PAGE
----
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   Disruptive Markets  

   Managing Uncertainty    

Causal Capital ~ The Knowledge Capital Specialists

The calm before the storm

If you are one of those people that believe in mean reversion, that markets, perhaps all things have cycles, then this VIX ETP Vega Notional chart below should strike you as being poised for a very scary regime shift. If Artemis Capital Management and their Alchemy of Risk publication have it right [LINK], the world of finance is about to be eaten by the Ouroboros.

Their story is compelling, and I have to agree, long-only equities, passive investors and governments across the world doing their best to prop markets up with low-interest rates over what has now been a decade of anaemic recovery, has created an equities market without volatility. It is this same naive outlook, this same belief that diversification will save the day, that modern portfolio theory considers all things volatile as dangerous and all things short of volatility as safe that will lead us to our downfall. Once again the markets are in a bubble, and this can't continue without the shadow cycle kicking in at some point.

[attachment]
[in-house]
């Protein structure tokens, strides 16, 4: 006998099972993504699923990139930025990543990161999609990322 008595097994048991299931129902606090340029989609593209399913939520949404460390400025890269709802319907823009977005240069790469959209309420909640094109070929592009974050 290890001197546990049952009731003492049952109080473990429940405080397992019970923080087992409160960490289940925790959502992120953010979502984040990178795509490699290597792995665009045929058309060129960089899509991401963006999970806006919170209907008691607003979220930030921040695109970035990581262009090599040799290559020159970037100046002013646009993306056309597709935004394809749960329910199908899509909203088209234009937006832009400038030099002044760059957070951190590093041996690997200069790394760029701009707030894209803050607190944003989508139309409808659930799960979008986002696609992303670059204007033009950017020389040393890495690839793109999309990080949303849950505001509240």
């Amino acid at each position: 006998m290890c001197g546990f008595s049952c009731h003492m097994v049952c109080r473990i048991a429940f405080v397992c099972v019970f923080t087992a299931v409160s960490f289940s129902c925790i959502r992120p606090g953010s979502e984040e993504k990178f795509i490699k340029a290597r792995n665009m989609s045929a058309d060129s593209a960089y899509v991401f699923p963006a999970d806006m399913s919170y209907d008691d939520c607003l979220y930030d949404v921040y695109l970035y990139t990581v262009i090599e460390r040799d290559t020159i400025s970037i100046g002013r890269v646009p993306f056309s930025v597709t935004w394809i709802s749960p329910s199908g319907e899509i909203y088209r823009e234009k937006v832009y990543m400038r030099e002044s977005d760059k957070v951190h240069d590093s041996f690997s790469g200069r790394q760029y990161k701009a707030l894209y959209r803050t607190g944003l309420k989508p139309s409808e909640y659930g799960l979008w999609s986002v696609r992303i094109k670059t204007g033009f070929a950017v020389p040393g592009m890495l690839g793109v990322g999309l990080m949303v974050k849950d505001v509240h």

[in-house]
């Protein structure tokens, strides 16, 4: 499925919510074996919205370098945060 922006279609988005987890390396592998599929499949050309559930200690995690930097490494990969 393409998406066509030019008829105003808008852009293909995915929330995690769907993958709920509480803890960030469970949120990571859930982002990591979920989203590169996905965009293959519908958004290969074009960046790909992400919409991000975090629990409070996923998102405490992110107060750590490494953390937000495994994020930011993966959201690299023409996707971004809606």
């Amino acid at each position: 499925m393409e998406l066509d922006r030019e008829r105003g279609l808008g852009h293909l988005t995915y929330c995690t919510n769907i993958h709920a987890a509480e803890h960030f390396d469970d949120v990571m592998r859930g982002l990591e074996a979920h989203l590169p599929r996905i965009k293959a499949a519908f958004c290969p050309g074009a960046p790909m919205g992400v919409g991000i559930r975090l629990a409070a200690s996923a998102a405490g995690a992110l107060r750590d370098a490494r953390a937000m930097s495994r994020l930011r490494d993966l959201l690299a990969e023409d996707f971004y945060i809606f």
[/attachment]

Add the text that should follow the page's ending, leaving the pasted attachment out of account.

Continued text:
Two positions worth taking note on that should be concerning regarding 'potential energy' (risk) rather than 'kinetic energy' (risk) include:

[1] Since the 2008 Credit Crisis, global debt to Gross Domestic Product has risen to a position that is 40% higher than it was at the cusp of the Global Financial Crisis. The bubble of all bubbles is upon us.


[2] From Artemis Alchemy of Risk writings, there are 3.8 trillion of share buybacks in play "artificially boosting earnings-per-share by increasing balance sheet risk."

In line with this, it is ironic timing but concerning all the same that the governor of China's Central Bank warns of potential for a "Minsky Moment"

"If we are too optimistic when things go smoothly, tensions build up, which could lead to a sharp correction, what we call a ‘Minsky Moment’"

Risk of Excessive Optimism | FT [LINK]

I implore risk managers to read this paper [LINK] as it is, on the one hand, fascinating and on the other controversial in that, a market with low volatility might be the most dangerously fragile place to operate and quite the opposite to what one would expect. It is the Ouroboros Paradox, and your historical Value at Risk reports are about to let you down once more, just when the credit cycle reverses.

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